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Old 09-01-2006, 05:23 AM   #7
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Quote:
Originally Posted by The Toecutter
Turns out that corn has high profit margins. Take both industry and government both hell bent on maximizing consumer spending, and it's no surprise that Joe Taxpayer gets to pick up their tab, at gunpoint no less(eg. what happens if you refuse to pay your taxes? Men with guns are sent to your door. $200 billion/year in corporate subsidies.).
It's about gas/fuel taxes. Somebody actually proposed a bill to tax hybrids more because they used less gas.

Industry/govt are pretty much one in the same. The taxpayers are always there waiting patiently to be fleeced again....the govt and big business just need to explain to them why they need to be...and to make them think it's for their own good.
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Old 09-01-2006, 06:35 AM   #8
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Random musings:

We don't have an "energy crisis" in America, we only have a liquid fuels crisis. America has plenty of wind, solar, nuclear and coal resources. All it takes is the political will to develop and use them.

Ethanol and fuel cells are just a distraction created by politicians who want to seem like they're doing something to "alleviate the gas crunch". In actuality, there are much better legislative ways to do reduce liquid fuel usage:

New taxes on vehicle horsepower, engine displacement, and/or vehicle mass.
Increased gasoline taxes
Diesels
Fischer-Troph coal to oil synthesis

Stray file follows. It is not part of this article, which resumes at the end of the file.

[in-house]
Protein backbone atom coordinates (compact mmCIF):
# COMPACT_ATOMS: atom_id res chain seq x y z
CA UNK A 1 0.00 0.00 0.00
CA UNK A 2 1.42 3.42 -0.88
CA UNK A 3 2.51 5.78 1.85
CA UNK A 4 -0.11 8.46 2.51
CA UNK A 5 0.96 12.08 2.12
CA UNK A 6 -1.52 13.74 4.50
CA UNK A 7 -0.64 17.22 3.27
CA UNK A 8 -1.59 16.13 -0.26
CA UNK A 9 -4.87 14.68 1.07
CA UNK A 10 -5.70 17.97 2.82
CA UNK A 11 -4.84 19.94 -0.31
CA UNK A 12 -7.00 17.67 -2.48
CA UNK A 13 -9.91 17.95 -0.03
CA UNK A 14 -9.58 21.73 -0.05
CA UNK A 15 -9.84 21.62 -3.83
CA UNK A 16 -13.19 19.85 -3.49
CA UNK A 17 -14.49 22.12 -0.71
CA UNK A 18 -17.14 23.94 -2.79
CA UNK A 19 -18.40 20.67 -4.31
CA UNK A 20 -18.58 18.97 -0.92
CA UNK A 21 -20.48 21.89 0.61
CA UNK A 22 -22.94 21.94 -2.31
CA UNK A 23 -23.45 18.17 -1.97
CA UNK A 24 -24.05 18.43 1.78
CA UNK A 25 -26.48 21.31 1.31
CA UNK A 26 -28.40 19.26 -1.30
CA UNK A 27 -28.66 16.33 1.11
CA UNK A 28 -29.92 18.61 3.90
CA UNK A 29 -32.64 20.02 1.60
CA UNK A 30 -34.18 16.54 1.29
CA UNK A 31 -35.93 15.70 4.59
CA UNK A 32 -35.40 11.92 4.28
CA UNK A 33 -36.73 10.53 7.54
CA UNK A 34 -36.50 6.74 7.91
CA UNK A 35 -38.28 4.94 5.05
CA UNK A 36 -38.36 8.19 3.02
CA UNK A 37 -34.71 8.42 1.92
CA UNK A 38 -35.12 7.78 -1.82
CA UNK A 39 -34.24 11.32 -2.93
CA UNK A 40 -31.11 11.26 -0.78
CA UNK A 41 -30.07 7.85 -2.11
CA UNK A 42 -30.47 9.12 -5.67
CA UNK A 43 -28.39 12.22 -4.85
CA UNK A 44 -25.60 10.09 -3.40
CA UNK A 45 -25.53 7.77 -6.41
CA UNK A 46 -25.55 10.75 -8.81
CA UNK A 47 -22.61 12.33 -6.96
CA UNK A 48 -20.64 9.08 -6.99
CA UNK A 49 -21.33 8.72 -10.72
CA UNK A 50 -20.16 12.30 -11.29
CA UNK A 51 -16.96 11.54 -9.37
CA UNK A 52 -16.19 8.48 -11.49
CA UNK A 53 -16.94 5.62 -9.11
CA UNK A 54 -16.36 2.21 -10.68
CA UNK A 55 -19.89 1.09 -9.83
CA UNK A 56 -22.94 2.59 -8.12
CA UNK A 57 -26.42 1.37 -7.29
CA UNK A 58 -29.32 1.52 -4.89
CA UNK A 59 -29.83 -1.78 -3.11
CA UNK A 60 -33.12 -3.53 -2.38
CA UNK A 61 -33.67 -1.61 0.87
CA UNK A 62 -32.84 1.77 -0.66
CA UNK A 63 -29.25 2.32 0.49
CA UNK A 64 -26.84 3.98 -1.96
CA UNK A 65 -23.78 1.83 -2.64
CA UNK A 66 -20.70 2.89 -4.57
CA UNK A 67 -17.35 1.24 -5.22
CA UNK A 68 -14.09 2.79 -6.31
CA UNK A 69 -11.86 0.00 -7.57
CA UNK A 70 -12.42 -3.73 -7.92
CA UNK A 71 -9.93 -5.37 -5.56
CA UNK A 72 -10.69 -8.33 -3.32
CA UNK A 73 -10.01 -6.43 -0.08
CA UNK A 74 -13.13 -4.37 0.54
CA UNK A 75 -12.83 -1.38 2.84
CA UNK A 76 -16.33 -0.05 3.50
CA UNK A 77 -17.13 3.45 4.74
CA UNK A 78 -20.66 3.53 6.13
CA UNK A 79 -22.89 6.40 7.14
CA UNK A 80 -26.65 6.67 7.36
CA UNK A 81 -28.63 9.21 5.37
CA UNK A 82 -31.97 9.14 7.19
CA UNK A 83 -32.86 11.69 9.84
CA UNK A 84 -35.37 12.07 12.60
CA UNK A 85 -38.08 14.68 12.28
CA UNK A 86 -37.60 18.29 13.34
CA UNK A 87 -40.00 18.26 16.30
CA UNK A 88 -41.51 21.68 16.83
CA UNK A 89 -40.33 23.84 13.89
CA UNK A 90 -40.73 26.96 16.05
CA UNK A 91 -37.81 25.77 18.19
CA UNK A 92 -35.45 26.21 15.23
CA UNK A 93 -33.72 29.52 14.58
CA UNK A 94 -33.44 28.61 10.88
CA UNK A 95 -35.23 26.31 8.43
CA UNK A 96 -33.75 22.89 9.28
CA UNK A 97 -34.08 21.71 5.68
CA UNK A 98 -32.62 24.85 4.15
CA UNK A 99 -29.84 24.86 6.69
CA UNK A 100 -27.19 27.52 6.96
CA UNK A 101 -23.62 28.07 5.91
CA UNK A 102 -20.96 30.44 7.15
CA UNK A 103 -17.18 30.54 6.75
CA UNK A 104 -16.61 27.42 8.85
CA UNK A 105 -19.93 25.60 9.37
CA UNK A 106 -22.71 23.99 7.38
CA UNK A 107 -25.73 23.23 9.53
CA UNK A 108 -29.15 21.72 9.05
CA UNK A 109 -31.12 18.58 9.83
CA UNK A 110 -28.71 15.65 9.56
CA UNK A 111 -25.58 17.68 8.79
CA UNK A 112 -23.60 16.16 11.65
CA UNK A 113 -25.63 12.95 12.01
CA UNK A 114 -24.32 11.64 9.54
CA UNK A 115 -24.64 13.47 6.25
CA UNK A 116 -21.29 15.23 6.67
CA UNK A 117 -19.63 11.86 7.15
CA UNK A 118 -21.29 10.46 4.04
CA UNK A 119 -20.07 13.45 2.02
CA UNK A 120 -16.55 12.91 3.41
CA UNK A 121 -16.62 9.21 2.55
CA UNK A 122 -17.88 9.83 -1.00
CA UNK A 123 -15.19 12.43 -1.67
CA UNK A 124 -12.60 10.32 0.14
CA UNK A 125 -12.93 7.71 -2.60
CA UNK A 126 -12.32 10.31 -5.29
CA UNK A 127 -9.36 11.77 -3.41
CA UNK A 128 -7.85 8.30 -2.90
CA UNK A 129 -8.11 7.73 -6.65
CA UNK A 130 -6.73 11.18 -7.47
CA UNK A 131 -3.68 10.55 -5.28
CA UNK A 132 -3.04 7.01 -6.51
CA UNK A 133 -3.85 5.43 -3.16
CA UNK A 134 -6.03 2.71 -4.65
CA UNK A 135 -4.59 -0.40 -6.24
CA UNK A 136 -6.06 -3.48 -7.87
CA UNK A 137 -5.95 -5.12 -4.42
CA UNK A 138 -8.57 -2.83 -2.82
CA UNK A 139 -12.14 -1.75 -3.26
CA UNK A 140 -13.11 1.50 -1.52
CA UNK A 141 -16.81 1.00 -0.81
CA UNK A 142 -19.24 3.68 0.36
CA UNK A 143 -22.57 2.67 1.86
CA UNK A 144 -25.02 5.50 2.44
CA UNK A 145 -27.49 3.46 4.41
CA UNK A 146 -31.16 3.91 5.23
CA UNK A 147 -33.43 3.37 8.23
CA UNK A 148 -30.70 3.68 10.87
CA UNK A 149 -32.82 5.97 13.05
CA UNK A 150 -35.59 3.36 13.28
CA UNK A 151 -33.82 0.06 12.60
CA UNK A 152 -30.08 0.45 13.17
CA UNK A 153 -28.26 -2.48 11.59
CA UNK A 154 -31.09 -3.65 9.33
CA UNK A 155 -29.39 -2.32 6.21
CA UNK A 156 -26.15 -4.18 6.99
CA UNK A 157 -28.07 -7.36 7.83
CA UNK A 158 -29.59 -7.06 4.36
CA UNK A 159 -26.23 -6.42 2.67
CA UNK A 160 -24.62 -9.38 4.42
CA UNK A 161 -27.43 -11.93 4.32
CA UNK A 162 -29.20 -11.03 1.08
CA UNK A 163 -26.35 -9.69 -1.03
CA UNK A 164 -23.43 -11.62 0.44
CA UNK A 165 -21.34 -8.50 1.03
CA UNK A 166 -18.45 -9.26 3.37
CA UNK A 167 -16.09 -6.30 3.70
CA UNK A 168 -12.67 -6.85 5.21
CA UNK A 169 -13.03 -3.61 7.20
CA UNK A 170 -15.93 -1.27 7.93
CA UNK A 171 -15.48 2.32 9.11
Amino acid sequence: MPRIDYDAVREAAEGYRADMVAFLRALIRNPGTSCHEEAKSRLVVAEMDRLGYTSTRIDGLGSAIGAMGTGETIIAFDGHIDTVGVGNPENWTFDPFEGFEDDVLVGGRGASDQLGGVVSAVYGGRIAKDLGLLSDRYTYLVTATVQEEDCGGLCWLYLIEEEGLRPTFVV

Mandated FE standards.

All of the above would reduce the liquid fuels crisis within a few years, but the issue soon will be moot. HEVs and PHEVs, and EVs are going to change everything.

EV's were practical even when using lead acid batteries and brush-and-commutator DC motors. AC inverters and motors, regenerative braking and lithium batteries are about to revolutionize the auto industry. All of the automakers need to get on board, lest Toyota corner the whole market.
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Old 09-01-2006, 07:16 AM   #9
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Talkin' bout the big D

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Originally Posted by SVOboy
I think the EV will edge out the diesel in the US, but that's just me. Heck, more little start up EV makers then diesel models for sale,
The reason that D hasn't taken hold "yet" is that people are just now realizing the EPA regs that will make them supah low on the emissions scale, with ULSD and the new catalysts (granted, these scrubbers and emissions converters will be expensive at first, but they've been working on these for the last 5 years and will be required in new models after Jan 1, 2007 -- so expect them to hit the mass market and become more cost-effective). EV tech is definitely the future, but IMHO, not the immediate future. In-between, whilst we work on the technology, take a small, torquey diesel engine and power a hybrid, and/or a stand-alone model with more displacement for the people "afraid" of hybrids. This way, both technologies evolve and we can phase into SVO (boyeeee)

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Old 09-01-2006, 09:00 AM   #10
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Heard that a lot of boaters with 6 gallon tanks and rubber hoses with the bulb priming pump built into the hose are seeing a lot of black gas come out the hose from the "new" gas disolving the hose from the inside.